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What The 'New York Times' Hack Tells Us About China

The New York Times announced late Wednesday that they have been warding off cyber attacks from Chinese hackers since September. Wired senior reporter Kim Zetter explains who the hackers target, how they do it, and why.
NPR

Gun Hearing Airs Issues, Disagreements On Solutions

More than 200 people crowded into a Senate building on Wednesday for the first hearing on gun violence since the tragic shootings at a Connecticut elementary school. Lawmakers have proposed any number of new regulations — from banning assault rifles to closing loopholes in the background check system.
NPR

Milwaukee County Sheriff: 'You Have A Duty To Protect Yourself'

Sheriff David Clarke tells residents that, with officers laid off and furloughed, simply calling 911 and waiting is no longer their best option. Many law enforcement officials are outraged, saying this call to arms will make the Milwaukee area more dangerous.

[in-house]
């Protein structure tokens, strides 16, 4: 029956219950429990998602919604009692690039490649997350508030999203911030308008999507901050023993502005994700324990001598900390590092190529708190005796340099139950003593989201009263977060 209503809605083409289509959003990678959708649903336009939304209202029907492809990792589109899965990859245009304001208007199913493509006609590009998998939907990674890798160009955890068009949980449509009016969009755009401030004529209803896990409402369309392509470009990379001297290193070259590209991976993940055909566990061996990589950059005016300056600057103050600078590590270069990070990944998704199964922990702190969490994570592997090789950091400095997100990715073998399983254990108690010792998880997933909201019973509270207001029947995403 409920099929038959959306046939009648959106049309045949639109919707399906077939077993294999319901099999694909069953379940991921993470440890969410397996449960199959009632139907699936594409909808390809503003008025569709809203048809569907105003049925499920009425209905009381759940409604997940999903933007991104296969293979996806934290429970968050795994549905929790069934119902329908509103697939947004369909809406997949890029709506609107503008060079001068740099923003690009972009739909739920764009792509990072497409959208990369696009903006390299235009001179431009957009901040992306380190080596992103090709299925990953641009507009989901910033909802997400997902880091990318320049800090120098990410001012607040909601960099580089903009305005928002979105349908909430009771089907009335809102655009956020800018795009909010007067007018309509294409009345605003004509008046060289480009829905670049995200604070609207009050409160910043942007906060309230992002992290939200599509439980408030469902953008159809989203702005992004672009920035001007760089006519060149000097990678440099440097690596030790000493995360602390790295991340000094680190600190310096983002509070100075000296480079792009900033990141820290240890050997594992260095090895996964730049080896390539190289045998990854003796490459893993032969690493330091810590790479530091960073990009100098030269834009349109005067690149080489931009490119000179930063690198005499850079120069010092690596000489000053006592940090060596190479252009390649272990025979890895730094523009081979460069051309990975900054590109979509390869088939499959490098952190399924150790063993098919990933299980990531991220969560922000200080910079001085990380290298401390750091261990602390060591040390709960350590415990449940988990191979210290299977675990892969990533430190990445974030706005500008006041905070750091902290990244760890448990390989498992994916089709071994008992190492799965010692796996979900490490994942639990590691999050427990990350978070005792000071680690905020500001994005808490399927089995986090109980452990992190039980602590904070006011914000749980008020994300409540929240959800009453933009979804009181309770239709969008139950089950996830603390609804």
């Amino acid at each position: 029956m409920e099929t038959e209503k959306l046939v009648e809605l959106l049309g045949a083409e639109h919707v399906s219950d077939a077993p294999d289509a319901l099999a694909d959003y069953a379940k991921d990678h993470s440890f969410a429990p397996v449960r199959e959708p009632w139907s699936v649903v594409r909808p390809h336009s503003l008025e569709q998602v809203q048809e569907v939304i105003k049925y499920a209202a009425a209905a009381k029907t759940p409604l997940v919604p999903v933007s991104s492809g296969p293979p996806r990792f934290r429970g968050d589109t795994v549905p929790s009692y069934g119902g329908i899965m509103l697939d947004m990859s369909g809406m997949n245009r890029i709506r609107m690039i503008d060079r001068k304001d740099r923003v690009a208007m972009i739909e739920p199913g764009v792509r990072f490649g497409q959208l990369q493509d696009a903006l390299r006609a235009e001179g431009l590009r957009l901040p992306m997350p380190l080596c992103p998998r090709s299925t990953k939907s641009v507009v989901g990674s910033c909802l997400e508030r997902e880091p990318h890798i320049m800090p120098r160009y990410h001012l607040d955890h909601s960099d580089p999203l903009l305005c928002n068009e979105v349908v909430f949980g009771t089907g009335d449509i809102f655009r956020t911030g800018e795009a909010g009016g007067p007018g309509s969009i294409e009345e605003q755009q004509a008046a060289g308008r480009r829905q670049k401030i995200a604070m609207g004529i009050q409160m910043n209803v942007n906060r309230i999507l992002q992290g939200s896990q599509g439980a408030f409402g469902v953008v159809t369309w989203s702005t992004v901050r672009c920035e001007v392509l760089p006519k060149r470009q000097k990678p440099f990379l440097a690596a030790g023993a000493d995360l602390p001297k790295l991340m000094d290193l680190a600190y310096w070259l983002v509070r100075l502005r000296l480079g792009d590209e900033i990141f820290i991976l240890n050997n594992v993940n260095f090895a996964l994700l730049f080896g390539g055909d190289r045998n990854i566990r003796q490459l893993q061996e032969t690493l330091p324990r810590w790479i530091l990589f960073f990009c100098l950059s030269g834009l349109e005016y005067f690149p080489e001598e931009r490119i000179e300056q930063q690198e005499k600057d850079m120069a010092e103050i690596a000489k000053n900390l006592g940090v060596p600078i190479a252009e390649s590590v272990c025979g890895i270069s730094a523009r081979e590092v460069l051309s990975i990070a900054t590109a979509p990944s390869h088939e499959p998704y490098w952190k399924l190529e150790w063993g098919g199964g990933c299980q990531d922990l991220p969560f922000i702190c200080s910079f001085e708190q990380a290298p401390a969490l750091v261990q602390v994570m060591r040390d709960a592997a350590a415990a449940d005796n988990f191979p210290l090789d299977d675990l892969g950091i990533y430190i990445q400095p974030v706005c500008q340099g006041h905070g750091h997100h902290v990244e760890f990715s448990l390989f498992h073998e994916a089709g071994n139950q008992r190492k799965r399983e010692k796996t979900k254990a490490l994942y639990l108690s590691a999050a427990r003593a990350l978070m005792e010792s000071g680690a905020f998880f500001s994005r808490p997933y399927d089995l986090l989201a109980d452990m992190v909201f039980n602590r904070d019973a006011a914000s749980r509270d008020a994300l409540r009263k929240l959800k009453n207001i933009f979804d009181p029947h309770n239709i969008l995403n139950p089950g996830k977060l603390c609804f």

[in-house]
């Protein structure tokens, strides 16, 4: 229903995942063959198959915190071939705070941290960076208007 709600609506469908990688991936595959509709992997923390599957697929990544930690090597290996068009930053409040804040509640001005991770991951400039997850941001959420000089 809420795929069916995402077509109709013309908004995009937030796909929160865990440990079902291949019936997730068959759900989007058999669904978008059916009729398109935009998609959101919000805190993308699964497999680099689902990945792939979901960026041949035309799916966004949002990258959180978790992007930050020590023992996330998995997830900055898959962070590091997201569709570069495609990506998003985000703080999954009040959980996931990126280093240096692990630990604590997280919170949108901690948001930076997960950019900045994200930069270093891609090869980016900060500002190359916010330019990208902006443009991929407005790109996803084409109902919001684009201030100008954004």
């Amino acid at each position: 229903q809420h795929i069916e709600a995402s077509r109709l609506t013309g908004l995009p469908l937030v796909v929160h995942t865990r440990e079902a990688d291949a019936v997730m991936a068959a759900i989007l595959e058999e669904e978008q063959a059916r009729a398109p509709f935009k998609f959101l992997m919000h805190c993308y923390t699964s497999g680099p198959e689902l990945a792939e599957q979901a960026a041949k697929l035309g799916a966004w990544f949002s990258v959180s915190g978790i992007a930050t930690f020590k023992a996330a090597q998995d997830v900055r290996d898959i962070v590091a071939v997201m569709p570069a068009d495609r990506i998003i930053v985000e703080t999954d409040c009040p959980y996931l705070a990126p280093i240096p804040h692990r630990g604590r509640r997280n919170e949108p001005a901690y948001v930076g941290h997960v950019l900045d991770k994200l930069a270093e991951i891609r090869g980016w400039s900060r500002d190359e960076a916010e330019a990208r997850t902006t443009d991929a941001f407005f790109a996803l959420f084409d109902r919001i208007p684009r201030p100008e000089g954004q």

NPR

Cabinet Picks Show A Shift In How U.S. Wages War

The White House has emphasized that incoming Secretary of State John Kerry and Defense Secretary nominee Chuck Hagel — both Vietnam veterans — understand the full cost of war. President Obama says that makes them the right choice for their jobs, as the U.S. moves away from big wars to a targeted approach.
NPR

War And Foreign Policy Through The Eyes Of Vietnam Veterans

The Senate Foreign Relations Committee confirmed Sen. John Kerry as the next Secretary of State. Former Sen. Chuck Hagel is set to become the next Secretary of Defense. Critics and supporters of the men point to their service in Vietnam as critical qualifications.
NPR

Pentagon To Dramatically Expand 'Cyber Warrior' Force

The Pentagon has approved plans for a five-fold increase in its cyberwar fighting force. The U.S. Cyber Command would see its ranks jump from 900 to 4,900, including both uniformed and civilian personnel. Defense officials say the boost in the cybersecurity force is necessary because of the nation's growing vulnerability to cyber attacks and also the need to prepare for more offensive cyber combat operations. But there is already a shortage of cyber specialists, and the new recruitment effort would increase the competition for skilled personnel within the government and the private sector. Audie Cornish talks to Tom Gjelten.

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